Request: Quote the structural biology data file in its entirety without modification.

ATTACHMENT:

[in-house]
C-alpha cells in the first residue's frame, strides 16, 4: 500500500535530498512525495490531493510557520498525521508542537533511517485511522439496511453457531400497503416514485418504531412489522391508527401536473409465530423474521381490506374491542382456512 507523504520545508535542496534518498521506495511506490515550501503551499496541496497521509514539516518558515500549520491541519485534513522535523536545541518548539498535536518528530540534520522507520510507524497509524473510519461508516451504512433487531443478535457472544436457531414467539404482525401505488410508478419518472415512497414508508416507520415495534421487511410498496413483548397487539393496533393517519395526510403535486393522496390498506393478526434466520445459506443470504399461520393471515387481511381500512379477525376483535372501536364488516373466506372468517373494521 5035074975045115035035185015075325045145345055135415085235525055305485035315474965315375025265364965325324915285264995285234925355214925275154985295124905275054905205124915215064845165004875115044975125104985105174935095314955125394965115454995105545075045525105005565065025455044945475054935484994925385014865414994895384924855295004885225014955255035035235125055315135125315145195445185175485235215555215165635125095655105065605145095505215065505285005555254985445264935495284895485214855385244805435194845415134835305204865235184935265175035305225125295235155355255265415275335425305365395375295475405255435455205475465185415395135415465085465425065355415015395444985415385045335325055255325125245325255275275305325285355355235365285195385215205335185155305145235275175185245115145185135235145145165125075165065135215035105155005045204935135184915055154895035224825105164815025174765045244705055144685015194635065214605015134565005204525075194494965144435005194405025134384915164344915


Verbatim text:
[in-house]
C-alpha cells in the first residue's frame, strides 16, 4: 500500500535530498512525495490531493510557520498525521508542537533511517485511522439496511453457531400497503416514485418504531412489522391508527401536473409465530423474521381490506374491542382456512 507523504520545508535542496534518498521506495511506490515550501503551499496541496497521509514539516518558515500549520491541519485534513522535523536545541518548539498535536518528530540534520522507520510507524497509524473510519461508516451504512433487531443478535457472544436457531414467539404482525401505488410508478419518472415512497414508508416507520415495534421487511410498496413483548397487539393496533393517519395526510403535486393522496390498506393478526434466520445459506443470504399461520393471515387481511381500512379477525376483535372501536364488516373466506372468517373494521 5035074975045115035035185015075325045145345055135415085235525055305485035315474965315375025265364965325324915285264995285234925355214925275154985295124905275054905205124915215064845165004875115044975125104985105174935095314955125394965115454995105545075045525105005565065025455044945475054935484994925385014865414994895384924855295004885225014955255035035235125055315135125315145195445185175485235215555215165635125095655105065605145095505215065505285005555254985445264935495284895485214855385244805435194845415134835305204865235184935265175035305225125295235155355255265415275335425305365395375295475405255435455205475465185415395135415465085465425065355415015395444985415385045335325055255325125245325255275275305325285355355235365285195385215205335185155305145235275175185245115145185135235145145165125075165065135215035105155005045204935135184915055154895035224825105164815025174765045244705055144685015194635065214605015134565005204525075194494965144435005194405025134384915164344915